If Putin were to turn off Nord Stream 1 completely, should we then open up Nord Stream 2, as Bundestag Vice-President Kubicki is demanding?
Foreign Minister Baerbock: Sometimes I wonder whether some people haven’t understood that this isn’t a game played by rules, nor is it a sudden supply shortage. The gas pipelines from Russia have long been not normal pipes, but weapons in a hybrid war. If Putin won’t supply gas via Nord Stream 1, why would he supply it via Nord Stream 2? The fact that insufficient gas is flowing through Nord Stream 1 isn’t because the pipes are broken but because Putin doesn’t want it to.
We are all currently scrimping and saving on every last kilowatt hour of electricity and gas in order to get through the winter in spite of the war in Ukraine. Do you really think it is right for us to decommission our last three nuclear power plants?
Foreign Minister Baerbock: I think any measures that will help us get through the winter are right. But I’m not convinced that nuclear power plants will solve our gas problems. A stress test is currently being conducted to see if we might face an electricity problem in Bavaria because grid expansion there has been neglected for too long.
So if the stress test indicates that a stretched operation mode would make sense, would you advise the Greens to extend the use of nuclear power?
Foreign Minister Baerbock: The people who are currently discussing nuclear power are not talking about stretched operation mode. They want to roll things back and return to nuclear power. We have paid many billions over the last decade for the constant vacillation on phasing out nuclear power. Back-tracking on it again now would be madness und would cost us even more.
DIE LINKE and the AfD are now calling for an autumn of heated protest – do you think that a severe winter of discontent can still be prevented with relief packages?
Foreign Minister Baerbock: I believe that the people in our country can see very clearly who is trying to draw political capital from the war and the high energy prices. Politicians and parties that allow themselves to become pawns in Putin’s game need to remind themselves how fortunate we are to live in a democratic country in which freedom of expression and indeed protests are possible.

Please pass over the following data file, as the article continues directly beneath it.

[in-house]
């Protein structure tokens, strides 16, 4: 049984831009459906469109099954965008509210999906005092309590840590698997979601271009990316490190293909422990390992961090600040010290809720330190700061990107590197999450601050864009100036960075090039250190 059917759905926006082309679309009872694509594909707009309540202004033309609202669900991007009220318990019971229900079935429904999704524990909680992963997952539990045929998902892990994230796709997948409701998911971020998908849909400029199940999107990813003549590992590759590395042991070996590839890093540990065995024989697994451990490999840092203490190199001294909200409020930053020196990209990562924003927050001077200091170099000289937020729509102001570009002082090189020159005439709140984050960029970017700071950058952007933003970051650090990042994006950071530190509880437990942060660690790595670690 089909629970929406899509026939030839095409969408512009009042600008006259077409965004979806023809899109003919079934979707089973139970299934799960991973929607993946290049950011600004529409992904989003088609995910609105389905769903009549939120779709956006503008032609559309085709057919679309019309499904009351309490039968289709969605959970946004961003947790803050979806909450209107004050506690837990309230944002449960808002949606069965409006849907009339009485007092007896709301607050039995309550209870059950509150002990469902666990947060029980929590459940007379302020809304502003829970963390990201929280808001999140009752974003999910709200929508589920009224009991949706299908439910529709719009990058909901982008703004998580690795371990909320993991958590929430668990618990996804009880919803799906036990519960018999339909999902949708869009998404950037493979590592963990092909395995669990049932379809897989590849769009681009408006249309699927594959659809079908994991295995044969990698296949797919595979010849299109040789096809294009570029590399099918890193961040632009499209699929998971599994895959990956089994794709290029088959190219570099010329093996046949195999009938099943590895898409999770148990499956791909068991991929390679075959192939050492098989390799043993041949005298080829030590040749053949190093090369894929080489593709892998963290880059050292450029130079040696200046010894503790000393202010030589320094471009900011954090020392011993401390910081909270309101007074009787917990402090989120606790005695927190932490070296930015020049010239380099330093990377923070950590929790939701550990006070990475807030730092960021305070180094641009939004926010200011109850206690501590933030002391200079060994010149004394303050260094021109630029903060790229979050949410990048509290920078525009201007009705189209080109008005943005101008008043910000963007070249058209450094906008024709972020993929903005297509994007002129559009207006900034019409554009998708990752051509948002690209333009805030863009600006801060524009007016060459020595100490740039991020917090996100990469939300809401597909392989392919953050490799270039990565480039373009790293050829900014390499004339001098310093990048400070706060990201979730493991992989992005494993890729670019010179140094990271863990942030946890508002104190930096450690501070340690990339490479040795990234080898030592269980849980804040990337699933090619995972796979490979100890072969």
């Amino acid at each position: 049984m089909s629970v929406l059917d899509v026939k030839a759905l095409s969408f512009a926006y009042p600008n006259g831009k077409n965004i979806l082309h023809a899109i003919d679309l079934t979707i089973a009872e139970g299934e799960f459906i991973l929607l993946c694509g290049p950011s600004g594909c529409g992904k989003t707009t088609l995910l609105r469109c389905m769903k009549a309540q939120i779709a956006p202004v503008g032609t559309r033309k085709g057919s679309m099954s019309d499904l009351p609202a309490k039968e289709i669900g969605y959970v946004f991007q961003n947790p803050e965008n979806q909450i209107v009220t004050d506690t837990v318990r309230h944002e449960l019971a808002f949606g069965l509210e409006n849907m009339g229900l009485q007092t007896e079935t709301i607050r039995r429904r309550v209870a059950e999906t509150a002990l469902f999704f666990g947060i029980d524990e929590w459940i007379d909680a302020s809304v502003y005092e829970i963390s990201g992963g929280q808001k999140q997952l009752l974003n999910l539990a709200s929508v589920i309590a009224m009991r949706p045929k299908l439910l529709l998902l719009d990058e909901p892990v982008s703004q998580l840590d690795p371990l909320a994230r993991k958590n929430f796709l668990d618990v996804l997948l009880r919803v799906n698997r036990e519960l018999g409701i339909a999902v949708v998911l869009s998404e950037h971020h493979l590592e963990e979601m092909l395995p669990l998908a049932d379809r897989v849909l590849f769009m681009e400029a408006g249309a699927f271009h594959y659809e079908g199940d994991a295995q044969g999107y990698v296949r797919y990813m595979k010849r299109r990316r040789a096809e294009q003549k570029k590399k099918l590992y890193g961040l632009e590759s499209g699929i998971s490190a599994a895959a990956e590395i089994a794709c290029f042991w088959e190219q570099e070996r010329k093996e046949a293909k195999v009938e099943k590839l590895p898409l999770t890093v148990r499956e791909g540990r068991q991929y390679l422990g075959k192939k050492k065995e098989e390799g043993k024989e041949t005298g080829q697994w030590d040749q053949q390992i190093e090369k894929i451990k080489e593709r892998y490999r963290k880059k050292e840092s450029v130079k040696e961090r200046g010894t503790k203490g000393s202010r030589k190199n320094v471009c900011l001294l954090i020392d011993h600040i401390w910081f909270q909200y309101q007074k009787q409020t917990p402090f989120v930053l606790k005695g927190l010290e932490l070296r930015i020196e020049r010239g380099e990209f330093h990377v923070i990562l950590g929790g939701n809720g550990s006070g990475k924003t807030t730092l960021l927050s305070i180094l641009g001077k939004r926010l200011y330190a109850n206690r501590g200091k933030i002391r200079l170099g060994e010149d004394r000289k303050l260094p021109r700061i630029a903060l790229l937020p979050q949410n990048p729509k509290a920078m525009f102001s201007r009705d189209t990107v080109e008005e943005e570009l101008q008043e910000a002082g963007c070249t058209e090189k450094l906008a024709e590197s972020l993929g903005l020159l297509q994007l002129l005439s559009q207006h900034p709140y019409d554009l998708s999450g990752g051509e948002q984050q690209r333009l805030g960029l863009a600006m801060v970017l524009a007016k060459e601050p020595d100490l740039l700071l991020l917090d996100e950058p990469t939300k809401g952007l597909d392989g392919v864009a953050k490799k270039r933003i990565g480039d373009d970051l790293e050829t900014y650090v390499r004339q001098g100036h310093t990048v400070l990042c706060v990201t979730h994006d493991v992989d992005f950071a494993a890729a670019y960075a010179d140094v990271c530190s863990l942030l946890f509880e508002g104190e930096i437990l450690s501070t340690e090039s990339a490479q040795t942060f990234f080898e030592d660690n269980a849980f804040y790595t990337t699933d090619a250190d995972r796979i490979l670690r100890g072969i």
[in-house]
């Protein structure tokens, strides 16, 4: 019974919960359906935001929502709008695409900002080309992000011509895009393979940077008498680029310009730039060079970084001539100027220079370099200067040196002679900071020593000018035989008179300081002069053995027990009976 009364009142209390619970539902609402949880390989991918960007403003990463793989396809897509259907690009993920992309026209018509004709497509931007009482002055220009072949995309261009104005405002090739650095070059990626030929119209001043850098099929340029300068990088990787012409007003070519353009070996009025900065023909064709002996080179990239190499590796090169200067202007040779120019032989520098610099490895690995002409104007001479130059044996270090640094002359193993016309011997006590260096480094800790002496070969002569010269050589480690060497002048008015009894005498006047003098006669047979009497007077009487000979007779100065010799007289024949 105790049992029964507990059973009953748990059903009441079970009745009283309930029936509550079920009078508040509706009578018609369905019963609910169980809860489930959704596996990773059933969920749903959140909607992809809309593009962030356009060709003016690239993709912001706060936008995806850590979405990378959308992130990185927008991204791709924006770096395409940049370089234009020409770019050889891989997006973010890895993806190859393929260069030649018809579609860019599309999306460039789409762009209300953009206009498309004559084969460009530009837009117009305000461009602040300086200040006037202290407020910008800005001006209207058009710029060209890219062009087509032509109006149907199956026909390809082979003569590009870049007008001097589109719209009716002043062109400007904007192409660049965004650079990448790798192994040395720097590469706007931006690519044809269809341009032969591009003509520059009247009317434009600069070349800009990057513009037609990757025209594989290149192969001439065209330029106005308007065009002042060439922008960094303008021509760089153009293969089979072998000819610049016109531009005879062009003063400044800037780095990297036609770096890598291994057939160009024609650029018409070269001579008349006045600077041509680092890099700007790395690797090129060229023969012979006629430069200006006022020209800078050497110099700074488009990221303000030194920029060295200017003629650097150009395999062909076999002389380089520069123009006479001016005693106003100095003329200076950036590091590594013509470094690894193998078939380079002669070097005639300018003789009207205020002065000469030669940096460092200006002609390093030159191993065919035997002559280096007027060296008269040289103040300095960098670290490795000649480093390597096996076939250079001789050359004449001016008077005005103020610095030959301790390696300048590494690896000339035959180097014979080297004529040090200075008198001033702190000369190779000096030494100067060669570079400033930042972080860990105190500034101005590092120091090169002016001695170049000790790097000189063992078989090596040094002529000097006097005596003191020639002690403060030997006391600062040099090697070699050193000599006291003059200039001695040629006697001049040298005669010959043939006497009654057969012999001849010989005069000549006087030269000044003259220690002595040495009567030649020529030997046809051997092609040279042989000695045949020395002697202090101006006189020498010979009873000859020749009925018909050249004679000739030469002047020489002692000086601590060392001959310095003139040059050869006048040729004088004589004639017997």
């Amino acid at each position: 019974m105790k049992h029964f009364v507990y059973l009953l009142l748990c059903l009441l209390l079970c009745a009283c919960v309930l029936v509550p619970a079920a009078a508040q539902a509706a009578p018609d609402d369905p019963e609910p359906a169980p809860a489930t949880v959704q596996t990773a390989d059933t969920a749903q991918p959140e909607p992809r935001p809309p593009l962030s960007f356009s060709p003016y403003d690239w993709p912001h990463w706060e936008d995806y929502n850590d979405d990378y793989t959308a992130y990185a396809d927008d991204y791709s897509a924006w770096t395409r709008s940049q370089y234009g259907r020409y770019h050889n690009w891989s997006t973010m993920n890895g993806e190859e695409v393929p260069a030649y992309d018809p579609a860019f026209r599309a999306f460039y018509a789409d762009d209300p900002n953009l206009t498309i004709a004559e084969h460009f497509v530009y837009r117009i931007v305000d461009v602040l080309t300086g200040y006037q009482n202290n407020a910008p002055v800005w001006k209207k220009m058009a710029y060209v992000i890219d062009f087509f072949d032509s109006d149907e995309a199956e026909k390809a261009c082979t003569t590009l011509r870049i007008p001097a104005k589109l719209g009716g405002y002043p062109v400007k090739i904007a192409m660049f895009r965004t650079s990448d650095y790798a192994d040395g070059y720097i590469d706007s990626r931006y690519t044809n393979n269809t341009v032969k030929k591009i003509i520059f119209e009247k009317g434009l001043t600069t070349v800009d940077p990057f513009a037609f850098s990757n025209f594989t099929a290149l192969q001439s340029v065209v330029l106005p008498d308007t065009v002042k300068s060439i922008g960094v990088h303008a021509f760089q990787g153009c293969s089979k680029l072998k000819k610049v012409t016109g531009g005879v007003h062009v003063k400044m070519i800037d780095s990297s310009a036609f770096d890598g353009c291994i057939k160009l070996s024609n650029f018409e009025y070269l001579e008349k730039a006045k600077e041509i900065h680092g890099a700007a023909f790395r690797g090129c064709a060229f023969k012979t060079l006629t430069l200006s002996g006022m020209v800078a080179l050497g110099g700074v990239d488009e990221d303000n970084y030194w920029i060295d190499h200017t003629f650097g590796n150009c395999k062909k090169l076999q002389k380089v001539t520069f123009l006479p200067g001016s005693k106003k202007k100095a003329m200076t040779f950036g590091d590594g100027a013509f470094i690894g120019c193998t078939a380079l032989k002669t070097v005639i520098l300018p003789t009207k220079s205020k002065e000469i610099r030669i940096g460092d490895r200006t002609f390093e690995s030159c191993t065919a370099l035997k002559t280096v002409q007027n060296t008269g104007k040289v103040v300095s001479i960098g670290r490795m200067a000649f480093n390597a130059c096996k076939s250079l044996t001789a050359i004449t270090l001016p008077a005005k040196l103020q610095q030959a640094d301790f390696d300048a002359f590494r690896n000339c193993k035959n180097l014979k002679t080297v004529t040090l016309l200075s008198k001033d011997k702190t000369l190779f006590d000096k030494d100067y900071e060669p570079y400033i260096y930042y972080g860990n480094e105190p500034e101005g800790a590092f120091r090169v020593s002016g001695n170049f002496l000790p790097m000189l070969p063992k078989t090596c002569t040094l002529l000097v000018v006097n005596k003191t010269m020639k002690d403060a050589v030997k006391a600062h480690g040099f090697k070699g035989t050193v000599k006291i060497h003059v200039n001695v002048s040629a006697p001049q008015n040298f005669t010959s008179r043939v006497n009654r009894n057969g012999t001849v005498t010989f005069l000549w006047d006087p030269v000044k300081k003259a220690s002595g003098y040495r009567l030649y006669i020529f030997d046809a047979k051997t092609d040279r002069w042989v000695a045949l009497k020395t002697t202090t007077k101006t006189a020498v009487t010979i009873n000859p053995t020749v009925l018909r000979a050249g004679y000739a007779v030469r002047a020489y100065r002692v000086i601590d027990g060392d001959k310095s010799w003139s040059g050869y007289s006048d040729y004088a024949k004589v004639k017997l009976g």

The situation in Mali is critical. Why are you so keen for Bundeswehr troops to remain there?
Foreign Minister Baerbock: Because they are protecting human lives. Women in Mali have told me in no uncertain terms that without the presence of the UN, they could not go to the market in safety, they could not send their children to school without worrying whether they would come back home. We are not alone in Mali, we are there under the umbrella of the United Nations. More than 12,000 soldiers from 57 countries are deployed with the UN MINUSMA mission. The Bundeswehr is providing the largest contingent of all the western countries.
The Defence Minister wants to pull out the Bundeswehr troops ...
Foreign Minister Baerbock: We bear responsibility for our soldiers’ safety. If we can’t guarantee that, we have no choice but to terminate the mission, I fully agree with Christine Lambrecht on that. But we also bear responsibility for what happens if we withdraw in haste. If entire regions fall into the hands of Islamists, if girls can no longer attend school or the whole of Mali becomes Russia’s vassal, we will also feel the impact in Europe, whether in the form of new refugee flows or even attacks.
Has the situation not become too dangerous following the withdrawal of the French?
Foreign Minister Baerbock: The situation in Mali has always been dangerous. Otherwise the deployment of more than 12,000 blue helmets there for almost ten years would not have been necessary. It is also true to say that the security situation and the framework conditions for the mission have deteriorated in recent months. The safety of our soldiers remains the top priority of the entire Federal Government. And that is why we have deployed additional troops following the withdrawal of the French. And of course we need to replace the crucial French combat helicopters. Bangladesh has signalled its willingness to help here.
Helicopters from Bangladesh? Is the Bundeswehr not able to provide them?
Foreign Minister Baerbock: When, as was recently the case, only nine out of a total of fifty Tiger combat helicopters are operational, we can’t send half of them to Mali. And of course I could take the easy way out and say: that’s just how it is. But I don’t think that would be very responsible. That’s why I am trying to find solutions in cooperation with other international partners so that we don’t have to abandon the people in the Sahel to their fate and above all so that we don’t let Russia get its hands on this region, too.